A single missing gene leads to miscarriage
A single gene from the mother plays such a crucial role in the development of the placenta that its dysfunction leads to miscarriages. Researchers from the Medical Faculty of Ruhr-Universität Bochum (RUB) have observed this in so-called knockout mice that were specifically modified for this purpose. These mice lack the gene for the transcription factor Math6. By conducting further analyses, the research team is now hoping to gain new insights into the role the gene plays in recurrent miscarriage in humans. The researchers headed by Professor Beate Brand-Saberi published their results in the journal Scientific Reports on 9 October 2018.
Embryos die due to placenta problems
Transcription factors regulate the expression of downstream genes. Math6 plays a significant role in a number of organs during prenatal development as well as in the adult organism. The knockout mice generated at RUB lack the gene for the transcription factor Math6. "Considering the consequences caused by the lacking gene, conclusions can be drawn regarding its function," explains Beate Brand-Saberi, Head of the Department of Anatomy and Embryology.
She and her team successfully demonstrated that – contrary to previous assumptions – embryonic development is not disrupted when Math6 is switched off. "However, embryos and foetuses die due to placenta problems," says the researcher. The development of the placenta, which is made up from maternal and foetal tissue, is vital for supplying the embryos resp. foetuses with nutrients during pregnancy.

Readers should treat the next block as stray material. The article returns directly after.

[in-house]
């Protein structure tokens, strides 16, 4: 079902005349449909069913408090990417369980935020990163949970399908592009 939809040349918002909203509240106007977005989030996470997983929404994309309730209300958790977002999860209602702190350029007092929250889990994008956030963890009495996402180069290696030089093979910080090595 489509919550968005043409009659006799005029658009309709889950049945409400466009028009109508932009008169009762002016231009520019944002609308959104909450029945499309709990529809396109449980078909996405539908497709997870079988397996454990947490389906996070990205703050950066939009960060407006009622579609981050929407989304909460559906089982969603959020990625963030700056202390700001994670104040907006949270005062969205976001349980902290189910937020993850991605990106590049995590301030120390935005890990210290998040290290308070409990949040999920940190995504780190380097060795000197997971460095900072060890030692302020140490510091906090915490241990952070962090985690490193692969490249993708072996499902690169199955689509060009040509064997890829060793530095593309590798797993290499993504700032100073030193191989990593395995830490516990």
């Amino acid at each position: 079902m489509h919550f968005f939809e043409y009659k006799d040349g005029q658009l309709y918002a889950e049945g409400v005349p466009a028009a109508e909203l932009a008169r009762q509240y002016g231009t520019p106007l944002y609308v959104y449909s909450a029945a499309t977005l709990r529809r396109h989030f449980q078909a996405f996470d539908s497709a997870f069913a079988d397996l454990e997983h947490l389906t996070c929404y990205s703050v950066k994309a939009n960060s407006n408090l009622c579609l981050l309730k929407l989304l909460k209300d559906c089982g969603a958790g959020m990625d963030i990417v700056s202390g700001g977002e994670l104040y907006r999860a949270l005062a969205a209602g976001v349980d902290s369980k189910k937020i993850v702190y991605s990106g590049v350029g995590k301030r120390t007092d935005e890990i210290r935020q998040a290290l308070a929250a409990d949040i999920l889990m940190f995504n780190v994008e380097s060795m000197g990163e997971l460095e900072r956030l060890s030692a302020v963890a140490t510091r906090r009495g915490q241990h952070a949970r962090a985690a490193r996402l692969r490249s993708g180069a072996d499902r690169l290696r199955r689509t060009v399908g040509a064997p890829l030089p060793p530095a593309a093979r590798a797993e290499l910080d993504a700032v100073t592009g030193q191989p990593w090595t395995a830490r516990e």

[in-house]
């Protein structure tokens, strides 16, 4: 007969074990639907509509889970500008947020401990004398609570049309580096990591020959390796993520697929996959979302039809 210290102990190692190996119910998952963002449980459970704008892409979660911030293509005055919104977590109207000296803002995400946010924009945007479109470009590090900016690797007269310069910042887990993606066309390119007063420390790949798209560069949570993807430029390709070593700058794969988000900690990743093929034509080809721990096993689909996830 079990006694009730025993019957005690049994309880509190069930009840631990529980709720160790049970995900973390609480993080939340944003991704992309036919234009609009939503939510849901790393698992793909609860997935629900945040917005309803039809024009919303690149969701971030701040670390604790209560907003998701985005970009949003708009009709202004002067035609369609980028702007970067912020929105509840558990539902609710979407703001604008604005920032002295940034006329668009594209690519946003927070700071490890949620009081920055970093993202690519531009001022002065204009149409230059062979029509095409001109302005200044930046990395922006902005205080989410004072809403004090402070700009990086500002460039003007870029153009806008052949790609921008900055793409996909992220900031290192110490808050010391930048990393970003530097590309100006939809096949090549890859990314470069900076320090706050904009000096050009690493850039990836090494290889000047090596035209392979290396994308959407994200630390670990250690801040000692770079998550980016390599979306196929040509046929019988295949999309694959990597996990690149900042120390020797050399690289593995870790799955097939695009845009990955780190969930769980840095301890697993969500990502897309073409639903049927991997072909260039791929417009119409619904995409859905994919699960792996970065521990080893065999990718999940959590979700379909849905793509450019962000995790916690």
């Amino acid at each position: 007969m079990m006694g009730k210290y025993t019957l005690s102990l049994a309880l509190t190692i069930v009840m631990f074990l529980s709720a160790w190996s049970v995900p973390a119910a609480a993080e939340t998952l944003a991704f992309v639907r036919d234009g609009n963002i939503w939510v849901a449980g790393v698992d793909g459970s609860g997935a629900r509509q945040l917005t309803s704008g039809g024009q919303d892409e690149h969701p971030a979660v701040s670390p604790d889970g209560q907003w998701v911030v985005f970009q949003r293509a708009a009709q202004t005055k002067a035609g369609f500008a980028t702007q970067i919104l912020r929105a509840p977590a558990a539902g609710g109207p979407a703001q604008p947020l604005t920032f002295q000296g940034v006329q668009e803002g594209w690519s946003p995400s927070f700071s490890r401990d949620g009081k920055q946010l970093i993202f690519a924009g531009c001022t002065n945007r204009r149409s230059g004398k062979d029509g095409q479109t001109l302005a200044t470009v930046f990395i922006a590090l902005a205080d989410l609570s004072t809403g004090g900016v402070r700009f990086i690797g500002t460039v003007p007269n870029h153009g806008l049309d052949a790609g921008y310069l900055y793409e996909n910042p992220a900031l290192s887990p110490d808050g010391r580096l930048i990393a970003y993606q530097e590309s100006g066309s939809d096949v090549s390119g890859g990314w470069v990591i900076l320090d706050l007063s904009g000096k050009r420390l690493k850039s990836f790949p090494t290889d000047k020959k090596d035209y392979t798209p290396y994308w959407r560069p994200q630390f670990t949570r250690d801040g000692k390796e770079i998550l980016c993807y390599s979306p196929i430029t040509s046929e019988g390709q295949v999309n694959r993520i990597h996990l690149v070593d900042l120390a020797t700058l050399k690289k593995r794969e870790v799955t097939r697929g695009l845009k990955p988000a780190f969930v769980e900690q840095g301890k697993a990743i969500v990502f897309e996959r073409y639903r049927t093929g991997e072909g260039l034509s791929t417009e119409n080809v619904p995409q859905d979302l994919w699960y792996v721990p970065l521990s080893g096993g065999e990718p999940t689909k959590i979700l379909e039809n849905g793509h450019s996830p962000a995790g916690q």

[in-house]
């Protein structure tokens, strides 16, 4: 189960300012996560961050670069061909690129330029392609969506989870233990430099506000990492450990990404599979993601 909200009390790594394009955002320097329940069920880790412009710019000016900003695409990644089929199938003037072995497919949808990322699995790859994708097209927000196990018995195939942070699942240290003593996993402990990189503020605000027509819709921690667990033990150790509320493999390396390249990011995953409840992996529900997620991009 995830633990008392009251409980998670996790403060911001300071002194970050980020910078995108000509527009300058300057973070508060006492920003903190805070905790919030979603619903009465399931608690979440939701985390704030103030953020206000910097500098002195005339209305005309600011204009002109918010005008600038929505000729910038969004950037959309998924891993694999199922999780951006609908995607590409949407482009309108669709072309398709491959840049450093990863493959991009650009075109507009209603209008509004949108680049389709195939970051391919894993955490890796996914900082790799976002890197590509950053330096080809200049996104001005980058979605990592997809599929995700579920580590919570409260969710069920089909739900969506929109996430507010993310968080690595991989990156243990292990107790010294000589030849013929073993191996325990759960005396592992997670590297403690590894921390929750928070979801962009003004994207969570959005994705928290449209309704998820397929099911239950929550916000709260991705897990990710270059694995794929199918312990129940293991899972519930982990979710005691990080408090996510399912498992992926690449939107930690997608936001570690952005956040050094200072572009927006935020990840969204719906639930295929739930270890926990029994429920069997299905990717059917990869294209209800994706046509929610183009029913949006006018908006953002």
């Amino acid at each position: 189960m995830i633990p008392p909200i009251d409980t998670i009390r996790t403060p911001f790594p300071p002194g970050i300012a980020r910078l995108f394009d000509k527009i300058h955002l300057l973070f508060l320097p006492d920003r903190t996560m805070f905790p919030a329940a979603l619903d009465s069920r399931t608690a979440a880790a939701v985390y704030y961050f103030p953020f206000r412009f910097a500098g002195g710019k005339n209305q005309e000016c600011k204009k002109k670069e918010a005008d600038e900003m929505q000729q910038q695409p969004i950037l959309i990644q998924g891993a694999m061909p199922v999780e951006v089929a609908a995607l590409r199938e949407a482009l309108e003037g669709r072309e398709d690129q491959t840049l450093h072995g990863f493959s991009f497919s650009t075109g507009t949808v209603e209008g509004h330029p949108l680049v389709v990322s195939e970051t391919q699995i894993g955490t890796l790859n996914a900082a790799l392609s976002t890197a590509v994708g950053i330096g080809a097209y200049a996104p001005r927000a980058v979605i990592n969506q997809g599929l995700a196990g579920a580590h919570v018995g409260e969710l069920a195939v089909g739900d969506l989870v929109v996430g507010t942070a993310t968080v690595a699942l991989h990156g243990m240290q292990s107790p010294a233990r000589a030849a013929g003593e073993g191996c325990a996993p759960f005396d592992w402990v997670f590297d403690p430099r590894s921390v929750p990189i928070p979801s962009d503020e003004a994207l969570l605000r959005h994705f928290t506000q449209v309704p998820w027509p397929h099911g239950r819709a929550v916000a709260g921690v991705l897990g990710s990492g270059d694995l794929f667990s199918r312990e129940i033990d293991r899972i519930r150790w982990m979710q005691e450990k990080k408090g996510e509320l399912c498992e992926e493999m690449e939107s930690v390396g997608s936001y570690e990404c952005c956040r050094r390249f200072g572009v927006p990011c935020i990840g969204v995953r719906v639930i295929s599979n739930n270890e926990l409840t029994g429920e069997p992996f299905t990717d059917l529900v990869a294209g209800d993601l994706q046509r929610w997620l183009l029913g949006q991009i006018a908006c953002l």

Fewer blood vessels in material portion of the placenta
In a first step, the research team successfully localised the expression of Math6 in the placenta of mice during different stages of gestation and measured its volumes. In the process, it emerged that the gene activity spikes at the beginning of pregnancy.
In the Math6 knockout mouse, it is in particular the maternal portion of the placenta that presents deficiencies. "Its shape is altered and fewer blood vessels are formed," describes first-time author Marion Böing, whose dissertation constitutes the basis of the research project. As a result, haemorrhaging occurs during pregnancy, resulting in foetal death.
Genetic makeup of the mother is decisive
By cross-mating mice, researchers noticed that this disorder occurs only if the pregnant female lacks both parental copies of the Math6 gene. When the researchers mated females lacking only one copy of the gene with males lacking both copies, the placenta formed in the normal way.
"Consequently, the disorder depends on the genetic makeup of the mother, not on that of the embryos," concludes Beate Brand-Saberi. "Math6 expression in the female appears to be essential to sustain pregnancy and supply the foetuses with nutrients. The fact that one single gene of the mother plays such a crucial role for placental development is a very rare, but very important observation," continues the researcher.
Better understanding of miscarriages in humans
The project has laid the foundation for further studies of the placenta. In the future, the researchers intend to analyse the underlying mechanism in-depth, in order to gain a better understanding of complications and of recurrent pregnancy loss in humans.